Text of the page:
Thursday June 25,2015 : CALIFORNIA HEARING – POSITIVE BUT FAMILIAR
State Government Organization Committee hears a wide range of testimony in almost five hour afternoon session.
Yesterday's California Assembly Government Organization Committee hearings on legalised intrastate online poker is perhaps best summed up as generally positive but familiar in content to that which has gone before.
Both supporters and detractors made now well-known submissions, and experts provided factual information on the pros and cons of regulation and licensing and what other states are doing in this field.
But the positions taken by several interested parties – chiefly in the tribal sector – appeared to be unchanged, with some tribes, led by the Pechanga, Agua Caliente and the Viejas, vehemently opposed to the involvement of the racetracks in any legalised regime, and continued insistence on the "bad actor" clauses with which they hope to exclude major companies like Pokerstars.
On the other side of the line, there are those who aver that the state regulator should be the non-politicised body that decides who should or should not be licensed, and not lawmakers voting for blanket "bad actor" clauses in state legalization.
Looking for nuggets of relatively new information, the assessed value of the Californian markets proved interesting.
Anita Lee, Senior Fiscal & Policy Analyst, Legislative Analyst’s Office estimated that the unlicensed online poker market in California is around $300 to $400 million a year, but warned that if the state was too greedy on the tax and fees front operators may find it difficult to get players to switch to their licensed sites.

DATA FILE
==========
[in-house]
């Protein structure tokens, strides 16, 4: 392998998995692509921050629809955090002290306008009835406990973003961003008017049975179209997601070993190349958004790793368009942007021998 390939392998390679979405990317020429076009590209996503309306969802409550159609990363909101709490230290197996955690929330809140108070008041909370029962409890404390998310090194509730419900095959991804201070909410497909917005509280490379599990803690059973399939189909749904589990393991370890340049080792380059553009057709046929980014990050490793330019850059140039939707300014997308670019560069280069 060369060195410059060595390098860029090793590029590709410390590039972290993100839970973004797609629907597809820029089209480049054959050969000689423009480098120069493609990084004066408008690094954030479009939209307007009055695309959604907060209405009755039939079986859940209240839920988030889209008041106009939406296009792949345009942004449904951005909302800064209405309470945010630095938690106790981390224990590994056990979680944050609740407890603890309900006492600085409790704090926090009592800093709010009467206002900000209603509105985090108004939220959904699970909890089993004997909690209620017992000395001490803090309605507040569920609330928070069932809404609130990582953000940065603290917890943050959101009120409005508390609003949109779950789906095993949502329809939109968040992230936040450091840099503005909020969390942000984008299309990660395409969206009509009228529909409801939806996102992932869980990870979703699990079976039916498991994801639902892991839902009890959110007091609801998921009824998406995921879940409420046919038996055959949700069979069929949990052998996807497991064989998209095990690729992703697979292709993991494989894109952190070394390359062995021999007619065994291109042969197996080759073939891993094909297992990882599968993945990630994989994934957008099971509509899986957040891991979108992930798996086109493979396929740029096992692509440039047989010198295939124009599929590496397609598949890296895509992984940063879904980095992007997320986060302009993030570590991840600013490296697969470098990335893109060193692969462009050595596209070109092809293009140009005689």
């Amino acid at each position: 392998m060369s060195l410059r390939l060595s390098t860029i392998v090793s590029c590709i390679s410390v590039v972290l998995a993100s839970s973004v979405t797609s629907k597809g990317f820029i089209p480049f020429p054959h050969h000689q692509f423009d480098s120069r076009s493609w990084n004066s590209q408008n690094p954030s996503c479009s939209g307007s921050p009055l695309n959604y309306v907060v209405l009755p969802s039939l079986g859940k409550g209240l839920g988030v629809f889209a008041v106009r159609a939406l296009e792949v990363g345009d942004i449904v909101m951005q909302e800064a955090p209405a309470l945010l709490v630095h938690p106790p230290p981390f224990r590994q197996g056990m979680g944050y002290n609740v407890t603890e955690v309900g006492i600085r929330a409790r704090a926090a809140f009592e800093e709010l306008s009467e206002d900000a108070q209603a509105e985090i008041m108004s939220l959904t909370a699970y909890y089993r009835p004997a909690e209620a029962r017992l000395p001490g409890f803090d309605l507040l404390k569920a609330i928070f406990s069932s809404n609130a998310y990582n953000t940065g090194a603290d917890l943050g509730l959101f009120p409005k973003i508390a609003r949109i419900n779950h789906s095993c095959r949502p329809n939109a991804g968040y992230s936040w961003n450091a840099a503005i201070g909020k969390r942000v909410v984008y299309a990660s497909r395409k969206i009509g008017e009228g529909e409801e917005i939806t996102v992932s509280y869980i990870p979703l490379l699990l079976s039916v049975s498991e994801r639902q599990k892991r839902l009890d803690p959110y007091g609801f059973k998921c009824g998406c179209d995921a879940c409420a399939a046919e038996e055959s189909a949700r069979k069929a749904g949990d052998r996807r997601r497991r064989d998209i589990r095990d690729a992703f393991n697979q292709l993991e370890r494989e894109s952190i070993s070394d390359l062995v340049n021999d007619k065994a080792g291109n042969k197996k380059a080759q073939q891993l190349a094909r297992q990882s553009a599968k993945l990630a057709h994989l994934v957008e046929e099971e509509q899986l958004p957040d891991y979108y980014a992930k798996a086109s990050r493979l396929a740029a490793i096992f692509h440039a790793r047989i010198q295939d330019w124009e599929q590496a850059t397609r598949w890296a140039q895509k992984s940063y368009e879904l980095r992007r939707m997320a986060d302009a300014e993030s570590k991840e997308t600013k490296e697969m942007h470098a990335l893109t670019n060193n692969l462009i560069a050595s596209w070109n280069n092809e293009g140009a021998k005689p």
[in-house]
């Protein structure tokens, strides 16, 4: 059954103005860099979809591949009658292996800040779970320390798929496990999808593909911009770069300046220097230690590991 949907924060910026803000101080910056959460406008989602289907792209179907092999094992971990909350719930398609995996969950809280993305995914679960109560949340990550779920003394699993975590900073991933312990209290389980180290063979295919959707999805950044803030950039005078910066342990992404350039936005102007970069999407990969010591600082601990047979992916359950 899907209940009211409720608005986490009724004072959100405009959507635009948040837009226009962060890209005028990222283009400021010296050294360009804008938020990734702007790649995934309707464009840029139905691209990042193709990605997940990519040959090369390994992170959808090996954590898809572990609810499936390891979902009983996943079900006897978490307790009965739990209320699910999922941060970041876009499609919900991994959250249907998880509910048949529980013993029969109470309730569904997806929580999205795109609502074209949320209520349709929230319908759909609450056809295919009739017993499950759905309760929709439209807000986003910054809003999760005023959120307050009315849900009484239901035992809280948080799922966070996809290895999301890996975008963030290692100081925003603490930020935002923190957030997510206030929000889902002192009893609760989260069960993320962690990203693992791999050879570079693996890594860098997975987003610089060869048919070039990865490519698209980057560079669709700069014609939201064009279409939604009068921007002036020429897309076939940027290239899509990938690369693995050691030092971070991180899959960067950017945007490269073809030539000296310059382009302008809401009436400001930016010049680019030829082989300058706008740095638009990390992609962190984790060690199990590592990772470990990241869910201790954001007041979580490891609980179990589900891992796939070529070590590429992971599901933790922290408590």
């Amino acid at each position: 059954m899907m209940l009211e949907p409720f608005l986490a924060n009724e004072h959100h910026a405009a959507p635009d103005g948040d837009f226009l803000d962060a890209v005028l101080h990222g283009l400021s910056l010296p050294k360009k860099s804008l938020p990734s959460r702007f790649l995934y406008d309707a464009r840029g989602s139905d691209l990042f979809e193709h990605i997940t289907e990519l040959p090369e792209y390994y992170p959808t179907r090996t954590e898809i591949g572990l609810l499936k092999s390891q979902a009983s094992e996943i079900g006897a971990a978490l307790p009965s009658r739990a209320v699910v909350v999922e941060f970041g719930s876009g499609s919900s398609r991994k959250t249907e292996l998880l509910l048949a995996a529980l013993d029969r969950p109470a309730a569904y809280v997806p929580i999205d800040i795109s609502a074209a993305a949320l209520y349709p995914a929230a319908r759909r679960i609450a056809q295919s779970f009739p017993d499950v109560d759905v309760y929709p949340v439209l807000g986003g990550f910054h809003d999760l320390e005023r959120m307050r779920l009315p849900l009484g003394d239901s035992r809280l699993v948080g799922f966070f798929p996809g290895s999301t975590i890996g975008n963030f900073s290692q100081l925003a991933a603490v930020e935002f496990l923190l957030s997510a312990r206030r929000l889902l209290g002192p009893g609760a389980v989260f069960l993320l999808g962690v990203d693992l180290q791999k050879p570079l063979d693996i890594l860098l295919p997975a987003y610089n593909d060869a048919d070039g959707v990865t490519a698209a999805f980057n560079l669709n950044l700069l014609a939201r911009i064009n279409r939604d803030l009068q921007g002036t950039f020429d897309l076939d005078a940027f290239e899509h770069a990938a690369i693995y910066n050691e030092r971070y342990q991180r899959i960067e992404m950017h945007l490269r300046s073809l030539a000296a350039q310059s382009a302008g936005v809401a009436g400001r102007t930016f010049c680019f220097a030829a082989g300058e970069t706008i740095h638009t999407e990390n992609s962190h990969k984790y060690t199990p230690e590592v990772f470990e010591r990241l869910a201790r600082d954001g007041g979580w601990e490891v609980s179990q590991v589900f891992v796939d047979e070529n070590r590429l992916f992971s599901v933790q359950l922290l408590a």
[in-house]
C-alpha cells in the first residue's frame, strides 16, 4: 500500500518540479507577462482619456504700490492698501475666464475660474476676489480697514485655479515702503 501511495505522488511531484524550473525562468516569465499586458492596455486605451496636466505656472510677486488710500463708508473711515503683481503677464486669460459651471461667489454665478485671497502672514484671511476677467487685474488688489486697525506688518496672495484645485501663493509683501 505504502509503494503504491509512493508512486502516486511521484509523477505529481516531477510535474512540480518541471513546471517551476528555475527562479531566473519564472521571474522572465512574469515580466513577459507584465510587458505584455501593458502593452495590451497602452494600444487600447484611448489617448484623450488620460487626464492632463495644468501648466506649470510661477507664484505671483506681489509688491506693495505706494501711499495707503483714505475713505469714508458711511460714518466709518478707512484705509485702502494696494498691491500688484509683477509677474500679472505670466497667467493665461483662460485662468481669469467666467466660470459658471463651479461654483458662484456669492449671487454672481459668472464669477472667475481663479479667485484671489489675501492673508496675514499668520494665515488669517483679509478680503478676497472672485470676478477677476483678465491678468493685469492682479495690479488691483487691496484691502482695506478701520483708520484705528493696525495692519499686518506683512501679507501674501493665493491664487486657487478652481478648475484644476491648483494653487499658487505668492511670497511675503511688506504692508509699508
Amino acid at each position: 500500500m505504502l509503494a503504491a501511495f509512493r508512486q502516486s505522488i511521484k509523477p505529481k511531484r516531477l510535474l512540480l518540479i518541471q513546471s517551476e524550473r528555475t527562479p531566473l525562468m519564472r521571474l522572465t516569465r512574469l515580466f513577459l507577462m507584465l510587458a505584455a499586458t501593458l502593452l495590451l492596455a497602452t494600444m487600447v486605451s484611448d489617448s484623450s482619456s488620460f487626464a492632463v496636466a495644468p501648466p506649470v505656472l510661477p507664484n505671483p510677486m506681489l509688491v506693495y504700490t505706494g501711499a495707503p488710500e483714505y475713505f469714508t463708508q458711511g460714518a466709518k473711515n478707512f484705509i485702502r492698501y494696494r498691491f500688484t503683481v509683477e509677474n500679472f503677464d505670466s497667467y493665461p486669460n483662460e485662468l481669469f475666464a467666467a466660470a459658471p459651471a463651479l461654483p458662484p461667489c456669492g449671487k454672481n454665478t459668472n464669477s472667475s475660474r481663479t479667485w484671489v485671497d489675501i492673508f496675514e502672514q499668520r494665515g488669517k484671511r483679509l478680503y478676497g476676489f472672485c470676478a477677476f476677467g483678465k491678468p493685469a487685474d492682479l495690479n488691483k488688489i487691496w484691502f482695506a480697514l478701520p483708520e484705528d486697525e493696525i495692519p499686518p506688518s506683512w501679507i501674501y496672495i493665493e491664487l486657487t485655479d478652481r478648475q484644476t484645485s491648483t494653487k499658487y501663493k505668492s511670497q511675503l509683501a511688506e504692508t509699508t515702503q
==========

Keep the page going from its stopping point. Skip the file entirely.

Her estimates were not too far off those off independent researcher Chris Krafcik, who assessed revenues at $217 million in year one, rising steadily to $366 million by year four. He estimates the state's take on those numbers would be a maximum of $18 million in the first year and a maximum of $28 million in the fourth year.
Geolocation expert Anna Sainsbury of GeoComply once again delivered an impressive presentation on the capabilities of geo-location technology, hopefully enlightening further politicians who sometimes appear to have difficulty grasping even the basics of modern technologies.
Several witnesses reiterated the findings of both research outfits and land casino managers that online gambling does not cannibalise brick and mortar revenues but complements their operations by bringing fresh interest and demographics to them. It's a point that cannot be made enough, with some politicians apparently unwilling to accept the fact.
Richard Schuetz of the California Gambling Control Commission discounted fears that minors can easily gain access and bet on internet gambling websites, and made the startling comments that his Commission does not have its own testing laboratory, and that it is both underfunded and understaffed. That said, he expressed confidence in the Commission’s ability to regulate.
The assistant bureau chief of the Bureau of Gambling Control in the Department of Justice, Stacey Luna, gave an insight into the popularity of the California market by revealing that 2,400 cardroom-related applications were under consideration. She made the point that the organisation was in need of additional funding, but that it was capable of impartially addressing suitability or licensing issues such as those triggered by the "bad actor" arguments that have permeated the legalization debate.
Much time was spent by parties arguing for and against bad actor clauses, with one tribal executive noting accurately that the gulf between the different points of view and commercial interests remains as wide as ever.
The racetracks again appealed for a non-exclusive, level playing field in any online poker legalization initiative in the state and opposed the tribal moves for their exclusion from any online poker market that might emerge.
Exclusion would be a disaster for the racetrack industry, they submitted.
Poker Players Alliance executive director John Pappas probably summed up the popular public view when he suggested that the various interested parties were arguing over slices of the pie when the dish had yet to be baked.
He appealed for consumer safety to be the central concern of the legalization debate. There could be no public policy justification for the current situation, in which attempts to make online poker safe through regulation and licensing in California had failed year after year, he said.